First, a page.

I also have been to Sikkim state and have gone through Darjeeling in West Bengal state. There it feels very safe. I noticed a bigger Tibetan and Nepalese population. and I don’t want to come across as being racist against central and northern Indians, but I could not help guessing that perhaps Tibetans and Nepalis have a different upbringing, which gave me the impression that they are more liberal in terms of how they relate to women. Perhaps they have more self control, or getting more sex with consenting partners that they don’t feel the need to go out and rape fellow human beings.

Unfortunately, the Swiss rape victim a few weeks ago was camping (!!). I would NEVER dream of camping where she was – Madhy Pradesh, in central India, no matter if accompanied by a man or alone. If she had stayed in a guest house, I am sure nothing would have happened to her. I feel very bad for her, but here in India, visitors need to realize that they cannot do things that they are used to doing back home – including enjoying the freedom and safety to be able to camp.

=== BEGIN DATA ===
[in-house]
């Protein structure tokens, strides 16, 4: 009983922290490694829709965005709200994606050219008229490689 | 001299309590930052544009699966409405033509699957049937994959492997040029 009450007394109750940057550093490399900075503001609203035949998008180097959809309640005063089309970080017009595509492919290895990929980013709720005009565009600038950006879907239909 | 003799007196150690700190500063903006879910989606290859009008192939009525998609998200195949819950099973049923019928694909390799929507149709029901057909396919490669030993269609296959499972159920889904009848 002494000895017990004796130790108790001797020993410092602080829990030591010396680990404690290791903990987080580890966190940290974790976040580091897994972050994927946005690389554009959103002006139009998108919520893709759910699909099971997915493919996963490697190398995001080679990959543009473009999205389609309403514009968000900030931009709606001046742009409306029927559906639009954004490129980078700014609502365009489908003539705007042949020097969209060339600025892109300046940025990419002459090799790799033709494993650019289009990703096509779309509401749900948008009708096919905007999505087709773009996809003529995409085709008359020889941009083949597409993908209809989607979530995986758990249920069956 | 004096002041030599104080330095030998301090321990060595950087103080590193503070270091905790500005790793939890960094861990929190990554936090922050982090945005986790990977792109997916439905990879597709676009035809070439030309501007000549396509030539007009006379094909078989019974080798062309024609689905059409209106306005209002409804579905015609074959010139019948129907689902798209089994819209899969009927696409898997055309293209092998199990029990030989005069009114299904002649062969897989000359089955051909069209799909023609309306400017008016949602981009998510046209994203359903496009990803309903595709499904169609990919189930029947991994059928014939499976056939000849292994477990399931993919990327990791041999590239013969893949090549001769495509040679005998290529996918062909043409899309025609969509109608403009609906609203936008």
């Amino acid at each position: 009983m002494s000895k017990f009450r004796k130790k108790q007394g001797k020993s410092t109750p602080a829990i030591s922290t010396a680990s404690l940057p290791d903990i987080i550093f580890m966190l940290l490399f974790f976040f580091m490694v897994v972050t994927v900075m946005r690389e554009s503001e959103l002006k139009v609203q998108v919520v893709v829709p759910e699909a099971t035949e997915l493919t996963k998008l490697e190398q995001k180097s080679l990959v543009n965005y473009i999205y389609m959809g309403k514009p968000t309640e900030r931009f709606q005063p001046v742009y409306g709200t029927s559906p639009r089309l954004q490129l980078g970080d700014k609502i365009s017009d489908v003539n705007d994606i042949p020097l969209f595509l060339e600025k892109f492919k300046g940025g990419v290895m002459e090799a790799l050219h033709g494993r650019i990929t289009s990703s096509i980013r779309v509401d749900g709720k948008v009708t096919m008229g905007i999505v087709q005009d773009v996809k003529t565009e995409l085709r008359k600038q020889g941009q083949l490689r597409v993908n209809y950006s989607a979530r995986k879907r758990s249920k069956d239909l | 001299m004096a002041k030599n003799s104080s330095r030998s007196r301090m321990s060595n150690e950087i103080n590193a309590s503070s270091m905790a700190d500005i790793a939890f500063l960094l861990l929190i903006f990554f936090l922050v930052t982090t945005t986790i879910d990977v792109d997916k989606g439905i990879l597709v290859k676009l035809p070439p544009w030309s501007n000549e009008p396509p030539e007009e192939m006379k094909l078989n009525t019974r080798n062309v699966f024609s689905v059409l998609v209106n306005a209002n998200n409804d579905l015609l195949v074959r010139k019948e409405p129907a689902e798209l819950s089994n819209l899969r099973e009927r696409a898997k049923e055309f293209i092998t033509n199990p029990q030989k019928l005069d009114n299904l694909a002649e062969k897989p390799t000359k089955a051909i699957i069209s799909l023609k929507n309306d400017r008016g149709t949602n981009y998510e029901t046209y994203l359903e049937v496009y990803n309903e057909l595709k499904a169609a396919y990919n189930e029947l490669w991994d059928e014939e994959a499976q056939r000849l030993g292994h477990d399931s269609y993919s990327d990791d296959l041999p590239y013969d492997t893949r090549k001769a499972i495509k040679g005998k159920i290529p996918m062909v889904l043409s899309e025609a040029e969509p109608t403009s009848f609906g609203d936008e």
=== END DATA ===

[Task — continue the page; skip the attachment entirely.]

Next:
Men in those areas I mentioned above are raised, in my opinion, in sick societies where respect towards women is probably unheard of. Even police and officials make public statements that justify such uncontrolled acts of men releasing their sexual compulsion by saying “Well, but she was walking / travelling alone after dark without the company of a male family member” or “She was drinking and smoking alone” or “She was improperly dressed, therefore provoking it”. This problem of violence and disrespect against women is more than skin deep as you can see.

If people in power think like this, why are we so puzzled when men raised with this type of norm go out and do whatever they want using women as their game?  They think of not only raping a helpless woman, but also hurt her by sticking a metal rod inside of her to the point where irreversible and fatal physical damages are caused?